CDC: Fatal overdoses drop slightly in WV from March 2021-22


West Virginia is one of six states to report a decrease in fatal drug overdoses between March 2021 and March 2022, according to a report released Wednesday by the federal Centers for Disease Control and Prevention. 

It’s the first drop in overdose deaths reported in the state since the COVID-19 pandemic began in 2020. According to the report, West Virginia saw a nearly 4% decrease in overdose deaths compared to the previous 12 months. Virginia — with a drop of nearly 7% — was the only state to see a larger decrease than West Virginia. 

“West Virginia is starting to plateau and likely seeing a slight downward trend [in fatal overdoses],” Dr. Matthew Christiansen, director of the state Office of Drug Control Policy, said in a Wednesday news release. “We are encouraged by [the] CDC’s data and will continue our efforts to end West Virginia’s substance use epidemic.” 

Between March 2021 and March 2022, the state reported 1,403 fatal overdoses. The CDC estimated that, during this time, West Virginia would see 82 more overdose deaths than were recorded. 

Most fatal overdoses involve polydrug use, where the victim uses more than one type of drug or class of drug before overdosing. 

Still, nearly 84% of fatal overdoses reported in West Virginia over those 12 months — 1,178 of them — included an opioid, the CDC said. All but 53 of the opioid-related deaths included synthetic opioids, like fentanyl, which have been on the increase in West Virginia and nationwide for several years and are much more deadly than natural opioids. 

Between 2020 and 2021 — after two consecutive years of declines in the number of fatal overdoses — West Virginia again began to see an increase in drug overdose deaths, which experts said was likely tied to strains from the pandemic.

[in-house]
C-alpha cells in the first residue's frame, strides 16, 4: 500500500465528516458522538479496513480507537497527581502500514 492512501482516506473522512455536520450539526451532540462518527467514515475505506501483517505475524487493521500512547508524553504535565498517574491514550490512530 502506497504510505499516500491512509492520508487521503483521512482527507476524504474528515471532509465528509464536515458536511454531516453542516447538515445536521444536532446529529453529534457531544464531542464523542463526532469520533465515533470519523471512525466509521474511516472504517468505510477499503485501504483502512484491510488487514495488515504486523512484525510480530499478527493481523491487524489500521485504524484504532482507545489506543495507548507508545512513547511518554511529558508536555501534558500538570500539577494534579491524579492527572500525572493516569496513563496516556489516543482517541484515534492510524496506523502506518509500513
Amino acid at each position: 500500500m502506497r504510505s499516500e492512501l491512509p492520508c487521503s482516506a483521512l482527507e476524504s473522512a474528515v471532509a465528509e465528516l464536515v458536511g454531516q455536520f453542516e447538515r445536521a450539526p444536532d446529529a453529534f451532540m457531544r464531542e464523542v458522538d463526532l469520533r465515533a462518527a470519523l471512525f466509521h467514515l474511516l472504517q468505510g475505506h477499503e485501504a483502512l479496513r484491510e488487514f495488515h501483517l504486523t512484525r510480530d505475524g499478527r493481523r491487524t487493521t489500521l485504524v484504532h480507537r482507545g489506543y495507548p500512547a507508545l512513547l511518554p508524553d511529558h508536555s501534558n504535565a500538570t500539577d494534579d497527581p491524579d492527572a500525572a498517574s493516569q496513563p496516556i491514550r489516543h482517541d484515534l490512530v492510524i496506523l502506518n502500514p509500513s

According to provisional data from the state Office of Drug Control Policy — which tracks data from January to January, unlike the CDC — there were at least 1,333 drug overdose deaths in West Virginia during 2020. That’s a 51% increase, compared to the 884 overdose deaths reported in 2019, according to the state agency. 

Christiansen said in a news release that the decrease in overdose deaths is potentially because of “a number of measures” implemented by the Department of Health and Human Resources in 2021 to expand recovery options, destigmatize substance use disorder and increase access among high-risk people to the lifesaving overdose-reversal drug naloxone. 

While the West Virginia Legislature has limited low-barrier harm reduction programs from operating here, partnerships with local organizers and grassroots programs have allowed more naloxone to move in the state over the past two years than years previous. 

Those efforts — save for outlawing access to low-barrier syringe service programs — line up with goals set by President Joe Biden to curtail overdose deaths nationwide in coming years. Dr. Rahul Gupta, national drug czar, returned to West Virginia last month to share the aims of the Biden administration and discuss what the state should do to help improve rates locally. 

Gupta, who previously served as West Virginia’s health officer and the head of the state ODCP, said he believes West Virginia is in “a strong position” to see improvements in drug overdose rates. Nationwide, he said, overdose rates increased during the coronavirus pandemic. 

He credited Christiansen’s leadership at the ODCP and efforts to partner with local groups as part of these successes. One such effort — the annual Save A Life Day, when dozens of groups distribute thousands of free doses of naloxone throughout communities — is still growing in West Virginia. 

Held Thursday, this will be the first year all 55 counties in the state participate in Save A Life Day. For a full listing of participating locations to pick up naloxone and fentanyl test strips, visit: 

“West Virginia was going the right way. The systems that would lead to improvements existed before [COVID-19], and I do believe we will see payoff from that local infrastructure continue to come through saved lives,” Gupta said. “It may take time, but what’s being done here — [naloxone] distribution, education — these are models that can be replicated effectively in other places. They do work.” 

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Caity Coyne covers health. She can be reached at 304-348-7939 or caity.coyne